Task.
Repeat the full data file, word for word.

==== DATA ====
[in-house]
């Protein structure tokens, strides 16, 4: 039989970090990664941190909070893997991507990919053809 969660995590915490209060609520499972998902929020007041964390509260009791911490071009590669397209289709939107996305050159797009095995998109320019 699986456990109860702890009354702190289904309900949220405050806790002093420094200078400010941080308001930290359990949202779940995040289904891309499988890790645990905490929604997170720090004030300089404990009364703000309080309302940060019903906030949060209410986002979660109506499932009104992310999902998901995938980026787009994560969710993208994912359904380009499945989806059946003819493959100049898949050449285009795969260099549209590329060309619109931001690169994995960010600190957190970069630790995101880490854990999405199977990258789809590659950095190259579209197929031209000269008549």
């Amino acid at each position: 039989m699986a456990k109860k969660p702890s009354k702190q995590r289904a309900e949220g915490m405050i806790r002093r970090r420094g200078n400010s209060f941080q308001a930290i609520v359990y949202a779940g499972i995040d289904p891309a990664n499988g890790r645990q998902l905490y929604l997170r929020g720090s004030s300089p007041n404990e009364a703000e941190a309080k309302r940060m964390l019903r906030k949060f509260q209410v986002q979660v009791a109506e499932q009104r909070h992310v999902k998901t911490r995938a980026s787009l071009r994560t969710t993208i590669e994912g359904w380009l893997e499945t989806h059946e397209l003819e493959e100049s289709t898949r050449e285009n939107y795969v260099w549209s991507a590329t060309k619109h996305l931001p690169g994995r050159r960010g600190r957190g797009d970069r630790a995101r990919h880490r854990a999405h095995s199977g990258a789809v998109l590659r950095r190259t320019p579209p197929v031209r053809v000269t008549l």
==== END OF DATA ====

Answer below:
[in-house]
């Protein structure tokens, strides 16, 4: 039989970090990664941190909070893997991507990919053809 969660995590915490209060609520499972998902929020007041964390509260009791911490071009590669397209289709939107996305050159797009095995998109320019 699986456990109860702890009354702190289904309900949220405050806790002093420094200078400010941080308001930290359990949202779940995040289904891309499988890790645990905490929604997170720090004030300089404990009364703000309080309302940060019903906030949060209410986002979660109506499932009104992310999902998901995938980026787009994560969710993208994912359904380009499945989806059946003819493959100049898949050449285009795969260099549209590329060309619109931001690169994995960010600190957190970069630790995101880490854990999405199977990258789809590659950095190259579209197929031209000269008549």
């Amino acid at each position: 039989m699986a456990k109860k969660p702890s009354k702190q995590r289904a309900e949220g915490m405050i806790r002093r970090r420094g200078n400010s209060f941080q308001a930290i609520v359990y949202a779940g499972i995040d289904p891309a990664n499988g890790r645990q998902l905490y929604l997170r929020g720090s004030s300089p007041n404990e009364a703000e941190a309080k309302r940060m964390l019903r906030k949060f509260q209410v986002q979660v009791a109506e499932q009104r909070h992310v999902k998901t911490r995938a980026s787009l071009r994560t969710t993208i590669e994912g359904w380009l893997e499945t989806h059946e397209l003819e493959e100049s289709t898949r050449e285009n939107y795969v260099w549209s991507a590329t060309k619109h996305l931001p690169g994995r050159r960010g600190r957190g797009d970069r630790a995101r990919h880490r854990a999405h095995s199977g990258a789809v998109l590659r950095r190259t320019p579209p197929v031209r053809v000269t008549l």